21. In an era of social media manipulation and disinformation, we could sure use some help from innovative entrepreneurs. Social networks are now critical to how the public consumes and shares the news. But these networks were never built for an informed debate about the news. They were built to reward virality. That means they are open to manipulation for commercial and political gain. Fake social media accounts – bots (automated) and ‘sock-puppets’ (human-run) – can be used in a highly organized way to spread and amplify minor controversies or fabricated and misleading content, eventually influencing other influencers and even news organizations. And brands are hugely open to this threat. The use of such disinformation to discredit brands has the potential for very costly and damaging disruption when up to 60% of a company’s market value can lie in its brand. Astroscreen is a startup which uses machine learning and disinformation analysts to detect social media manipulation. It’s now secured $1M in initial funding to progress its technology. And it has a heritage which suggests it at least has a shot at achieving this. Its techniques include coordinated activity detection, linguistic fingerprinting and fake account and botnet detection. The funding round was led by Speedinvest, Luminous Ventures, UCL Technology Fund, which is managed by AlbionVC in collaboration with UCLB, AISeed, and the London Co-investment Fund. Astroscreen CEO Ali Tehrani previously founded a machine-learning news analytics company which he sold in 2015 before fake news gained widespread attention. He said: “While I was building my previous start-up I saw at first-hand how biased, polarising news articles were shared and artificially amplified by vast numbers of fake accounts. This gave the stories high levels of exposure and authenticity they wouldn’t have had on their own.” Astroscreen’s CTO Juan Echeverria, whose Ph.D. at UCL was on fake account detection on social networks, made headlines in January 2017 with the discovery of a massive botnet managing some 350,000 separate accounts on Twitter. Ali Tehrani also thinks social networks are effectively holed-below the waterline on this whole issue: “Social media platforms themselves cannot solve this problem because they’re looking for scalable solutions to maintain their software margins. If they devoted sufficient resources, their profits would look more like a newspaper publisher than a tech company. So, they’re focused on detecting collective anomalies – accounts and behavior that deviate from the norm for their userbase as a whole. But this is only good at detecting spam accounts and highly automated behavior, not the sophisticated techniques of disinformation campaigns.” Astroscreen takes a different approach, combining machine-learning and human intelligence to detect contextual (instead of collective) anomalies – behavior that deviates from the norm for a specific topic. It monitors social networks for signs of disinformation attacks, informing brands if they’re under attack at the earliest stages and giving them enough time to mitigate the negative effects. Lomax Ward, partner, Luminous Ventures, said: “The abuse of social media is a significant societal issue and Astroscreen’s defence mechanisms are a key part of the solution.” View the full article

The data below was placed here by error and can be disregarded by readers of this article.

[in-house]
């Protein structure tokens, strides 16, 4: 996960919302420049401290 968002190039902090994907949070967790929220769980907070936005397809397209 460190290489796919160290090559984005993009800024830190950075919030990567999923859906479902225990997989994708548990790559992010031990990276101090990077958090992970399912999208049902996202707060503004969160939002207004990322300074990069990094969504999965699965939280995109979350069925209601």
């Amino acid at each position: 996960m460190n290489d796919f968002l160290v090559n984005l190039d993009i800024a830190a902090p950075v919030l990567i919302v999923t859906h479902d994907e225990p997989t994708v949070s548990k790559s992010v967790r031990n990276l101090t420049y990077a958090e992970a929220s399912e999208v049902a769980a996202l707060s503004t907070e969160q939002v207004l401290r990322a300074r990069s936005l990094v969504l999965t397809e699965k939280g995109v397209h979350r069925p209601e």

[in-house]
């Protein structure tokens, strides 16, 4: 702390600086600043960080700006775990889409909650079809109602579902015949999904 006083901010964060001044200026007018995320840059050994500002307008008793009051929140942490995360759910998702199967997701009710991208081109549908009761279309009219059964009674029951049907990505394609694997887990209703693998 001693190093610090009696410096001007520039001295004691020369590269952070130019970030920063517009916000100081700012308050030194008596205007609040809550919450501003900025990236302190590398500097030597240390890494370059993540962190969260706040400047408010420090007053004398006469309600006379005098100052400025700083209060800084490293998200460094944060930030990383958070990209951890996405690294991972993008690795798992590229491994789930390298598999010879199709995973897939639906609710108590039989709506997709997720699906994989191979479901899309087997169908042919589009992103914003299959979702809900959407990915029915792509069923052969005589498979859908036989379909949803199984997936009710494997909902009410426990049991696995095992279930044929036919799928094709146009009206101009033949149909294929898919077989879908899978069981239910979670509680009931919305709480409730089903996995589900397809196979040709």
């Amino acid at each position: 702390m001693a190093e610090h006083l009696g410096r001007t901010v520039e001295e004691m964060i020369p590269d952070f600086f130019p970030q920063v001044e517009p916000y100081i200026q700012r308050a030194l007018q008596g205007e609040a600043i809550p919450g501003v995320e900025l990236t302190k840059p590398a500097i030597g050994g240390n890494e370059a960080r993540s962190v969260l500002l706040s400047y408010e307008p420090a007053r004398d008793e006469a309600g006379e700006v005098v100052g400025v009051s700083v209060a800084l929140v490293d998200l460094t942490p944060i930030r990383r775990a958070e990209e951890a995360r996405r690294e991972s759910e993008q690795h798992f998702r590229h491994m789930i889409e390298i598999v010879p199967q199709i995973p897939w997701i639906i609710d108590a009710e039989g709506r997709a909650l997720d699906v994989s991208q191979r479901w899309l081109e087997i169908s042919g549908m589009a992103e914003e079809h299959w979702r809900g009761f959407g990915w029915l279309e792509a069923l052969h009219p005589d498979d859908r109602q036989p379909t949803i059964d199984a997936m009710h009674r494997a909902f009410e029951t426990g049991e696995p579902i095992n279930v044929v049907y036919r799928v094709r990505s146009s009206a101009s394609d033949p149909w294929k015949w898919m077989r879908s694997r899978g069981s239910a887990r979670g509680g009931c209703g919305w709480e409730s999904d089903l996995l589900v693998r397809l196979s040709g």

22. Marketers get a lot of incoming from the data they have to deal with, bound up in hundreds of spreadsheets and reports, making it time consuming and tricky to get value out of. Tech companies like Datorama and Funnel.io have appeared to try and lighten this load. Adverity is a data intelligence platform also playing in this space by applying AI to produce actionable insights in real-time. Founded in 2015, it’s a cloud agnostic SaaS platform compatible with Amazon, Google and Microsoft which provides data to destinations such as SQL databases, Snowflake, AWS Redshift, SAP HANA. Its business model is based on yearly subscription fees. It’s now closed an €11 million ($12.4 million) Series B funding round, bringing the total amount raised to date to €15 million ($17 million). The investment is led by London-based Felix Capital, with participation from Silicon Valley’s Sapphire Ventures and the SAP.iO fund. The company now plans to use its war chest to expand into the US market. In addition to the latest round of investors, Adverity continues to be backed by existing investors including, Speedinvest, Mangrove Capital (early backer of Skype, Wix.com and Walkman), 42cap, and local Austrian company the AWS Founders Fund. Adverity’s latest AI-powered product Presense is currently under closed beta testing for selected clients and will be launched later this year. Alexander Igelsböck, CEO and Co-Founder of Adverity, commented: “Every company wants and needs to be data-driven. This is especially true in marketing where the fragmentation of data, and complexity in getting insights from it, poses a huge challenge for CMOs. Adverity’s mission is to solve those challenges by eliminating the hurdles facing companies today.” Adverity’s clients include companies such as IKEA, Red Bull, Mediacom, Mindshare and IPG. Headquartered in Vienna, Austria, the company has offices across London, Sofia and Frankfurt. Sasha Astafyeva, Principal at Felix Capital, commented: “Data is a powerful tool for engaging customers and Adverity helps marketers harness the power of their data to make better decisions, grow their business and better serve their customers.” The company’s founding members are Alexander Igelsböck, Martin Brunthaler and Andreas Glänzer. Igelsböck previously headed a startup incubator in Austria (KochAbo GmbH) and prior to that was VP Product Management at VeriSign Inc, where he met Brunthaler, who was Director of Engineering. Glänzer’s experience was gained in a sales role at Google and as Regional Head of iProspect. The three previously founded a price comparison technology company that was acquired by Heise Media in Germany. View the full article